Cisco faces a tough test as it expands its presence in India.
Two years ago, networking equipment giant Cisco Systems hogged the headlines when it announced plans to invest $11 billion (Rs 44,000 crore) across its India operations and then backed up these plans by announcing plans to locate 20 per cent of all its staff in India.
Now, John Chambers, Cisco’s charismatic Chief Executive has taken the next step by earmarking $100 million (Rs 400 crore) for investments in start-up companies and inaugurating a globalisation centre in Bangalore that is expected to house up to 10,000 people in three years.
The company reached another milestone when its local operations crossed $1 billion (Rs 4,000 crore) in revenues this year, with around 60 per cent of this coming from the routers market, where it enjoys a dominant 85 per cent share. “We are the market leader across all our market segments and we continue to grow market share,” says Naresh Wadhwa, the company’s recently appointed India Head. On a recent visit to India, Chambers told the media that he would be “quite disappointed” if the India business didn’t grow at around 30 per cent annually.
Despite Cisco’s strong growth and market share in India, Chambers and the rest of the company’s senior management are aware that they face a fight from both local and multinational competitors. Already, the likes of Huawei, Juniper Networks and even local players like D-Link (now headed by former Cisco hand Rangu Salgame) are all lining up for a bite of the fast-growing Indian IT and network equipment market. According to some estimates, Indian companies will spend over $3 billion (Rs 12,000 crore) on their IT requirements in 2007 and this market is expected to grow at over 22 per cent annually. Already, several big-ticket deals have been announced over the last few months. Nokia-Siemens, for instance, bagged a multi-million dollar contract from BSNL.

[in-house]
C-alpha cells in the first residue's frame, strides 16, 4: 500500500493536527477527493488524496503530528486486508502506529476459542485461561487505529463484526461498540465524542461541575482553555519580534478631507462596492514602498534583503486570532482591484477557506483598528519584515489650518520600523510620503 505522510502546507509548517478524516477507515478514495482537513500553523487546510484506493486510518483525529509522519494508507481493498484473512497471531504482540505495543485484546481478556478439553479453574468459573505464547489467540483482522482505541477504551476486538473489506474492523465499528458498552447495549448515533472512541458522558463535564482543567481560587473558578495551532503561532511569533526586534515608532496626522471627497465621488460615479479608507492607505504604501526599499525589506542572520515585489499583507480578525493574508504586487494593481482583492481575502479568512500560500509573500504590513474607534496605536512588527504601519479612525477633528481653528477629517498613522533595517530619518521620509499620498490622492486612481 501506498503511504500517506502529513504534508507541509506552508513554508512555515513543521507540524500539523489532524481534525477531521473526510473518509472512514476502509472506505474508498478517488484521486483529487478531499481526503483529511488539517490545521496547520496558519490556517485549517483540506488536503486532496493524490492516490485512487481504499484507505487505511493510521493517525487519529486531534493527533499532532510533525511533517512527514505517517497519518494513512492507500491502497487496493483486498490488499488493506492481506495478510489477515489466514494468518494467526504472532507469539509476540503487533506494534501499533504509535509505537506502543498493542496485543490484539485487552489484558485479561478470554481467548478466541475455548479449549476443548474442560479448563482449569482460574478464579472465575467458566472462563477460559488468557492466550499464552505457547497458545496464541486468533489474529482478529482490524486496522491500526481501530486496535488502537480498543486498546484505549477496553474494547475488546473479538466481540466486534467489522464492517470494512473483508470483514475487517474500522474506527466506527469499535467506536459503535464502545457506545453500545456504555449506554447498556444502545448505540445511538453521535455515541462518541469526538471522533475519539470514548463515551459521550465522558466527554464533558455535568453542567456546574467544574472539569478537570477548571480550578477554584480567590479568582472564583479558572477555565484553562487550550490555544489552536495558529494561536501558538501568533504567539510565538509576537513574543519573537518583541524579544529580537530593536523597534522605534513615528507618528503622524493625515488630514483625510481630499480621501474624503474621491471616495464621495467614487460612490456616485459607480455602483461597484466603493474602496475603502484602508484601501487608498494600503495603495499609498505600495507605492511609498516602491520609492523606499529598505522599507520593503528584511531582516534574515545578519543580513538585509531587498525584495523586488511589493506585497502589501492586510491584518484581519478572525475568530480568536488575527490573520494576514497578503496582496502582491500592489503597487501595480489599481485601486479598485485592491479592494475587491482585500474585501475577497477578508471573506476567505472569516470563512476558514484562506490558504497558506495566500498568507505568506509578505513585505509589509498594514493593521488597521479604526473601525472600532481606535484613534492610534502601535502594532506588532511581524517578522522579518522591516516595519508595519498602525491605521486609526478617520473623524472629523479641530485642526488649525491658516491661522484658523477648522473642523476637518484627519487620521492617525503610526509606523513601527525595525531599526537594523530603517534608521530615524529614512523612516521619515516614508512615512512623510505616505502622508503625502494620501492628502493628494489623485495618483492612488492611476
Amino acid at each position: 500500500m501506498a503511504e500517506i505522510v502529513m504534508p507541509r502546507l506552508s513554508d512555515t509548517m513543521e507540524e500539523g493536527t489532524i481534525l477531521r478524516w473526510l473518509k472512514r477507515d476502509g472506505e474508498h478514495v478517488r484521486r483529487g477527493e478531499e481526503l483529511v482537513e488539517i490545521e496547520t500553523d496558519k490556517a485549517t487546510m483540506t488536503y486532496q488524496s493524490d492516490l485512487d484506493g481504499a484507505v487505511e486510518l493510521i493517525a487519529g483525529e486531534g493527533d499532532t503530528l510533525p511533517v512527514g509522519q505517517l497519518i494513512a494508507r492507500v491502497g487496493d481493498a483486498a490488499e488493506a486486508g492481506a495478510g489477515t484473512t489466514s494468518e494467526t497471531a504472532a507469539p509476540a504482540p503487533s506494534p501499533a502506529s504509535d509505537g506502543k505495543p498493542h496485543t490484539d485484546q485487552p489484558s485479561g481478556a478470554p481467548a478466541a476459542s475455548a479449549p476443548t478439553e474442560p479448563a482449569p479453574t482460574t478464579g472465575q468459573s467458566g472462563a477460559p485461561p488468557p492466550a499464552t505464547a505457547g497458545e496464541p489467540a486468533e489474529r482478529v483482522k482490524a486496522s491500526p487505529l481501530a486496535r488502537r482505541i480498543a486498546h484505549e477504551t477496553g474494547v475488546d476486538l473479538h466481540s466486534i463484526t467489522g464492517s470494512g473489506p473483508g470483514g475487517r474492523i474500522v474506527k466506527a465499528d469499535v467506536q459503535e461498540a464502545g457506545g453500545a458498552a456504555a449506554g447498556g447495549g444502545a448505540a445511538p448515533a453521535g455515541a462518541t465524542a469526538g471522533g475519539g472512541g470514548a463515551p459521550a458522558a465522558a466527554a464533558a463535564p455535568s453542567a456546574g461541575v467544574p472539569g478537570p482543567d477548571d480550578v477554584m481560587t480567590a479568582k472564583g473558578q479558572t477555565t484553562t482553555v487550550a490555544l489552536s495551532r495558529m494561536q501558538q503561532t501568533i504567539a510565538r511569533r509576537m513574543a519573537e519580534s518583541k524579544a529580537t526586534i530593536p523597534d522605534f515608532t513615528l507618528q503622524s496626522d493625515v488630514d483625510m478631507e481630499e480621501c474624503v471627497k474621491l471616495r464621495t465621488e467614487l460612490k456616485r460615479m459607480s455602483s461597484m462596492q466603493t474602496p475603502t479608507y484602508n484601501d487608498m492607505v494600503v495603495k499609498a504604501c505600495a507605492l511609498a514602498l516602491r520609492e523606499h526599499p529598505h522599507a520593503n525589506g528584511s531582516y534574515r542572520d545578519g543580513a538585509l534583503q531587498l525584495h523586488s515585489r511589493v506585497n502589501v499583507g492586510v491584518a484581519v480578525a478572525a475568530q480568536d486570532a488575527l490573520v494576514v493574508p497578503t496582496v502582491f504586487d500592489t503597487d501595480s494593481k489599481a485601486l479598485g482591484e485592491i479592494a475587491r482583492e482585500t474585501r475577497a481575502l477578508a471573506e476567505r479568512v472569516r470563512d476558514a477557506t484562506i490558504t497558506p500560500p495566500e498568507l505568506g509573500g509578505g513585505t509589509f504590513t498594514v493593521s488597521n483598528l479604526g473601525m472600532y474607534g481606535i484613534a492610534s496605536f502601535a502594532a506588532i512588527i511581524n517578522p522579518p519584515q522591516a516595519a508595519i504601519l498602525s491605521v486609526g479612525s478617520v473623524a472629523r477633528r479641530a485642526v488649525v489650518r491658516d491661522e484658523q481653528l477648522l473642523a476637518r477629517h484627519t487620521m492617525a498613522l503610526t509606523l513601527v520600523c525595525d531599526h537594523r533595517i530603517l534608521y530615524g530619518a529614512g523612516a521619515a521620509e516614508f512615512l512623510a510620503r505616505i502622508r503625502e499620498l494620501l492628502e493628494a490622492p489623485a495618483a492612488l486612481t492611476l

The key to Cisco’s India growth lies in its swish globalisation centre in Bangalore. Says Wim Elfrink, the company’s Chief Globalisation Officer, who relocated to India as part of the firm’s sharp India focus: “There is no way a large multinational can be serious about India without having senior management stationed here.” Externally, Cisco is looking to build its presence not just through its $100 million VC commitment, but also through alliances with Indian IT companies to build sector-specific solutions.
For example, Cisco will be a minority shareholder in a JV with Satyam to build a “virtual healthcare management solution” based on Cisco’s backbone.
Despite Cisco’s rapid growth in India, the company has faced several hiccups on the way. It has been through three different India heads in the last 12-18 months (Salgame, Jangoo Dalal and now Wadhwa) and has lost much of its senior management in the last reshuffle. “These are part of the churn of a growing company,” a company executive says. At the same time, competitors are also beginning to make inroads into the Indian market, with Juniper Networks and Huawei all lining up to take pot shots at Cisco.
But Cisco is confident that its products, and the direct focus of its top management on India, will ensure that it remains on the growth path it is currently on.